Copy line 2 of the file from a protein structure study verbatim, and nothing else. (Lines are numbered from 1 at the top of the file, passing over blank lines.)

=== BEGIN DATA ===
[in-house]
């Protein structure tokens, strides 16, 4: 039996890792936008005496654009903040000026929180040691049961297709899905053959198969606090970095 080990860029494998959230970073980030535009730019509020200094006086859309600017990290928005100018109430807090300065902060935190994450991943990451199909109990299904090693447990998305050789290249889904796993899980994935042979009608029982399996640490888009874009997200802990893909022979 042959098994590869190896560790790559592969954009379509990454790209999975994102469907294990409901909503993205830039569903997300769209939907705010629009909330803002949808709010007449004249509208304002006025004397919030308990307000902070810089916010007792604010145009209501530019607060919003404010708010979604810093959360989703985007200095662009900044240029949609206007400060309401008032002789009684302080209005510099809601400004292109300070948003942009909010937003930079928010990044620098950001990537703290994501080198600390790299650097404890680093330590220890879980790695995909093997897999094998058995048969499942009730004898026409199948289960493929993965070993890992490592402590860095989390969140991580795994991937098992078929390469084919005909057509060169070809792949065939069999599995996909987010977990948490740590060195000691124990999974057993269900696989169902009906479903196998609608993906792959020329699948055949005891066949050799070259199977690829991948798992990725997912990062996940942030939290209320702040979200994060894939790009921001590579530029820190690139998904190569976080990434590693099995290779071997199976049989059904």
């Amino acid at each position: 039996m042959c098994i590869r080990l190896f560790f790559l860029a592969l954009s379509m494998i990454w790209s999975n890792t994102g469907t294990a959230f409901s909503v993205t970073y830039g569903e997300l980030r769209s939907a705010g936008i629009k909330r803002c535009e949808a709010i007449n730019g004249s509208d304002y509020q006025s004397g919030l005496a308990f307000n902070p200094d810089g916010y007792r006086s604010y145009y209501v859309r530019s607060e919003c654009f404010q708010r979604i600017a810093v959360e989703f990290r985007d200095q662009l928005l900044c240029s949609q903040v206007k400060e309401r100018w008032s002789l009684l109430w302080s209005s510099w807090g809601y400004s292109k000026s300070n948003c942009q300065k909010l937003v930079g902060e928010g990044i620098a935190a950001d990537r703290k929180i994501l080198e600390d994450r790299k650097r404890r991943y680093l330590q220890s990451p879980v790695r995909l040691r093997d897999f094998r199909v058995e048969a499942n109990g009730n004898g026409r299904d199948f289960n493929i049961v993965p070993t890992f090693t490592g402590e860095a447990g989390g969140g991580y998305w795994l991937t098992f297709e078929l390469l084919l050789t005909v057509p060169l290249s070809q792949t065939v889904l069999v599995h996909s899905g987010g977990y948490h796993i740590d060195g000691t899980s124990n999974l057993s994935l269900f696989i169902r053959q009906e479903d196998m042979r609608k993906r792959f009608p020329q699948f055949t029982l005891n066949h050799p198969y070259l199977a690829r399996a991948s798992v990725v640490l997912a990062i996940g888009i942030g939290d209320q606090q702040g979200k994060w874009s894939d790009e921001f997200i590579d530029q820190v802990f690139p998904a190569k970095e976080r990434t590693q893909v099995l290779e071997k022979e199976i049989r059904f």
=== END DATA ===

């Protein structure tokens, strides 16, 4: 039996890792936008005496654009903040000026929180040691049961297709899905053959198969606090970095 080990860029494998959230970073980030535009730019509020200094006086859309600017990290928005100018109430807090300065902060935190994450991943990451199909109990299904090693447990998305050789290249889904796993899980994935042979009608029982399996640490888009874009997200802990893909022979 042959098994590869190896560790790559592969954009379509990454790209999975994102469907294990409901909503993205830039569903997300769209939907705010629009909330803002949808709010007449004249509208304002006025004397919030308990307000902070810089916010007792604010145009209501530019607060919003404010708010979604810093959360989703985007200095662009900044240029949609206007400060309401008032002789009684302080209005510099809601400004292109300070948003942009909010937003930079928010990044620098950001990537703290994501080198600390790299650097404890680093330590220890879980790695995909093997897999094998058995048969499942009730004898026409199948289960493929993965070993890992490592402590860095989390969140991580795994991937098992078929390469084919005909057509060169070809792949065939069999599995996909987010977990948490740590060195000691124990999974057993269900696989169902009906479903196998609608993906792959020329699948055949005891066949050799070259199977690829991948798992990725997912990062996940942030939290209320702040979200994060894939790009921001590579530029820190690139998904190569976080990434590693099995290779071997199976049989059904």